Navigation Links
Risk of cancer
Date:6/29/2009

Finnish Academy Professors Lauri Aaltonen and Jussi Taipale have identified and described a mechanism whereby a single-base change in the human genome increases the risk of colorectal cancer.

The focus in this study was on a common single-base variant occurring in chromosome 8, which in itself causes only a slightly increased risk of cancer. However, the risk allele is carried by 75% of people of European origin and by almost 100% of African populations.

The high frequency of the gene variant makes it a very common cause of cancer at the population level. At the individual level, however, the variant does not cause significant disease predisposition because that can often be considerably reduced by lifestyle changes. Colorectal cancer is the third most common cancer worldwide and a major cause of cancer mortality.

Mutation mechanisms activate pathways regulating cancer

The variant that increases the risk of colorectal cancer was found to be located in a regulatory region, where it changes the function of a key regulatory element important for the development of colorectal cancer. The scientists showed that the risk allele strengthens the binding of a regulatory factor in cancer cells, which activates pathways that are central to the development of cancer. The impacts of this altered genetic regulation on cell division are probably mediated via the MYC cancer gene, which is one of the best known accelerator genes in cancer.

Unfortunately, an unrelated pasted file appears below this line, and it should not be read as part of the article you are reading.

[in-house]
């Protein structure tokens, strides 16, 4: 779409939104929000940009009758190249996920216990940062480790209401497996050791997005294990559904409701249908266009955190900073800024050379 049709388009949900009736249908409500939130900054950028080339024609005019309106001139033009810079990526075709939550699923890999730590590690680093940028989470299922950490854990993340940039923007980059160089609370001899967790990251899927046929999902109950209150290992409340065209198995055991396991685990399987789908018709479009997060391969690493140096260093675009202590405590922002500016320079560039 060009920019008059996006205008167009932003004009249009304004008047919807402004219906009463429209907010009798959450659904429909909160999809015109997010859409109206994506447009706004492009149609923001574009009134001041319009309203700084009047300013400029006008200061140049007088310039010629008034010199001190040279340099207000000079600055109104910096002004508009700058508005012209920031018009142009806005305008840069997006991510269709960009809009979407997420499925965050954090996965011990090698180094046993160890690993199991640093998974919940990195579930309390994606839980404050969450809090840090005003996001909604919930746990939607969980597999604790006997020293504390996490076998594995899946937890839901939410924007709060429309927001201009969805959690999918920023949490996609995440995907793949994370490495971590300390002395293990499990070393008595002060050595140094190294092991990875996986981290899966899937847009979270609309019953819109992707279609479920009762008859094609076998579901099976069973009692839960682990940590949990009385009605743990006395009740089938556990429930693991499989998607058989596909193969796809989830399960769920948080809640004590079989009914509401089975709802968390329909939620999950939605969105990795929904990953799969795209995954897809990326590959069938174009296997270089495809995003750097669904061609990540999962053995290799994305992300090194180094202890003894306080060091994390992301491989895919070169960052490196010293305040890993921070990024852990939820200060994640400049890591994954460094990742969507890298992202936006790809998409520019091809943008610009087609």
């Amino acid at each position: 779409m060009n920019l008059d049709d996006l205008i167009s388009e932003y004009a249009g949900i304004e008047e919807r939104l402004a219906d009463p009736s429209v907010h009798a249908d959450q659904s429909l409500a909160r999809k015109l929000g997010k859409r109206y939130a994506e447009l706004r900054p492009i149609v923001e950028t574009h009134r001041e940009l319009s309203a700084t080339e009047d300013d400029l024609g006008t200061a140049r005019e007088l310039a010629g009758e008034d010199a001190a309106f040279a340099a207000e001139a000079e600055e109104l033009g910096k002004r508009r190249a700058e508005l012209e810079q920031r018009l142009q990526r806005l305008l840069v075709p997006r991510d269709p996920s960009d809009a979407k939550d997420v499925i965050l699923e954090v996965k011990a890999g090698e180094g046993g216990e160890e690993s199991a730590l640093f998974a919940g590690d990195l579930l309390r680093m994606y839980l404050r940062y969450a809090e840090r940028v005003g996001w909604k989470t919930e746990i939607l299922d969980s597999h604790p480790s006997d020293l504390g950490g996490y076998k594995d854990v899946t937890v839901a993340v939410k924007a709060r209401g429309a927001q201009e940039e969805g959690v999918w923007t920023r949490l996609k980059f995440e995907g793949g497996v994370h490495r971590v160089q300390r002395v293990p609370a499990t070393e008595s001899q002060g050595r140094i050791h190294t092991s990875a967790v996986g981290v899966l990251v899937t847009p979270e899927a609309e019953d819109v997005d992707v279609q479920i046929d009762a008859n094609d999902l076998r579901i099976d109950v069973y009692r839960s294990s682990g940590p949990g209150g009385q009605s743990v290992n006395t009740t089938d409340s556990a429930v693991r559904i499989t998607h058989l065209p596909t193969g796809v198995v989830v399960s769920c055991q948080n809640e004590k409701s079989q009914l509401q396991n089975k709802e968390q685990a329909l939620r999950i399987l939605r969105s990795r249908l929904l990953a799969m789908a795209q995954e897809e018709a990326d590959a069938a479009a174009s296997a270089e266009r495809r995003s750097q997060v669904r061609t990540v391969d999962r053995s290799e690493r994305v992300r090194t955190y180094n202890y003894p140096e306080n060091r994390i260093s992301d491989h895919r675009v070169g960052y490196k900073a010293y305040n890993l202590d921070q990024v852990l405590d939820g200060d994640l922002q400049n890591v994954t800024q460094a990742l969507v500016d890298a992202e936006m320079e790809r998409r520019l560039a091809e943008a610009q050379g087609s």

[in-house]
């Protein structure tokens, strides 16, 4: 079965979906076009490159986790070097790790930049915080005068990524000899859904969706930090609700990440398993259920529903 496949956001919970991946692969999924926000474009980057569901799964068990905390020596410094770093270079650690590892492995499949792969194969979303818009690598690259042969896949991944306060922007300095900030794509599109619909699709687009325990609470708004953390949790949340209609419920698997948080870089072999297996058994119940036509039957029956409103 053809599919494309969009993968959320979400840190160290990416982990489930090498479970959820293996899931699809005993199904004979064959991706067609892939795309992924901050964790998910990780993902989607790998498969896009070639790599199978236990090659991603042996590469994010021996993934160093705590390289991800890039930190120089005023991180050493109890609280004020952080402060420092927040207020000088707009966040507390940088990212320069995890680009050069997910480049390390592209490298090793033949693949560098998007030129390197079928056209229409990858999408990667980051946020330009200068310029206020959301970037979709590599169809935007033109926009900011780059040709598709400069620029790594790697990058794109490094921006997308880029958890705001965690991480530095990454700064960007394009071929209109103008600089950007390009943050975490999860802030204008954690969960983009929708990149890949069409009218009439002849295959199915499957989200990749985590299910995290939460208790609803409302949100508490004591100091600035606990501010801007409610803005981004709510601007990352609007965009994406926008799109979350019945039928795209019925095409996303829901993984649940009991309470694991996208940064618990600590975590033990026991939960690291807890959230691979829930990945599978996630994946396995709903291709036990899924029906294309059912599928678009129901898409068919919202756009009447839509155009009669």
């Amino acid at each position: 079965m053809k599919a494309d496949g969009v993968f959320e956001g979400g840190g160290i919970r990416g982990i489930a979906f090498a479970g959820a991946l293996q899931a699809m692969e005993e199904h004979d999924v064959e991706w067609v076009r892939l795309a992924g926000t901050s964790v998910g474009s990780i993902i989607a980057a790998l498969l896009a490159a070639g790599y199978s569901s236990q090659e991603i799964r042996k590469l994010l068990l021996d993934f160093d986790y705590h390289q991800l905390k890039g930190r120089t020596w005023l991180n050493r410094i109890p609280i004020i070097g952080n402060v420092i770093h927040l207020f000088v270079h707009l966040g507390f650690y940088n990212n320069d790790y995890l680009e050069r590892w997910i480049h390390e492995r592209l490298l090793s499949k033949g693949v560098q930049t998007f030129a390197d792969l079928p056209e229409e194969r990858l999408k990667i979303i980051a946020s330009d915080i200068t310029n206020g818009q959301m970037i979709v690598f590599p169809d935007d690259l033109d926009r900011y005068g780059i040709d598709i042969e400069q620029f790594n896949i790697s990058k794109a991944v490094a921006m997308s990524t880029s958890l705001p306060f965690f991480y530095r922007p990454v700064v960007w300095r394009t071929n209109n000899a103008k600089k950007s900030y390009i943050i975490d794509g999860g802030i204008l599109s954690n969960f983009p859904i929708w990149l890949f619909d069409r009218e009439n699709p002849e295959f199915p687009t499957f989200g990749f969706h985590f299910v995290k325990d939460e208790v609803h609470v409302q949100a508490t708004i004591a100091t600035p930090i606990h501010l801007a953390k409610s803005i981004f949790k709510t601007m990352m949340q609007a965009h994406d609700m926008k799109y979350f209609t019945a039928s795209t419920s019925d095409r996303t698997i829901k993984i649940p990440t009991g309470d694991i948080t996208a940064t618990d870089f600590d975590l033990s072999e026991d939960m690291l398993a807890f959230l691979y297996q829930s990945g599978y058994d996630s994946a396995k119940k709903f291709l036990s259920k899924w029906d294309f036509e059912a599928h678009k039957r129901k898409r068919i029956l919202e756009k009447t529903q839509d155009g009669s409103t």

Single-base changes are the most common type of variation found in the human genome. Genome-wide studies of interindividual differences in common variants can be studied using DNA chip technology, which has greatly facilitated efforts to understand the genetic basis of multifactorial diseases. To date, scientists have identified more than 400 variants in the human genome that are associated with an increased risk of common diseases, such as cancer, diabetes and cardiovascular diseases.

Multidisciplinary research

The findings of this research lend support to the theory that human disease susceptibility is explained in part by differences in regulatory regions of the genome, and in gene expression. A closer understanding of the biological mechanisms involved will help to clarify the aetiology of colorectal cancer and pave the way to more effective cancer prevention. Apart from hereditary tumor predisposition, another area of major strength for Finnish research is gene regulation. It was hardly surprising therefore that Aaltonen's and Taipale's research teams found each other so easily. The research project supervised by Aaltonen and Taipale involved molecular biologists, medical doctors and data processing researchers from Finland and the UK. For instance, the project made use of the EEL software developed by Professor Esko Ukkonen and his team at the CoE for Algorithmic Data Analysis.


'/>"/>

Contact: Academy Professor Lauri Aaltonen
lauri.aaltonen@helsinki.fi
358-505-846-763
Academy of Finland
Source:Eurekalert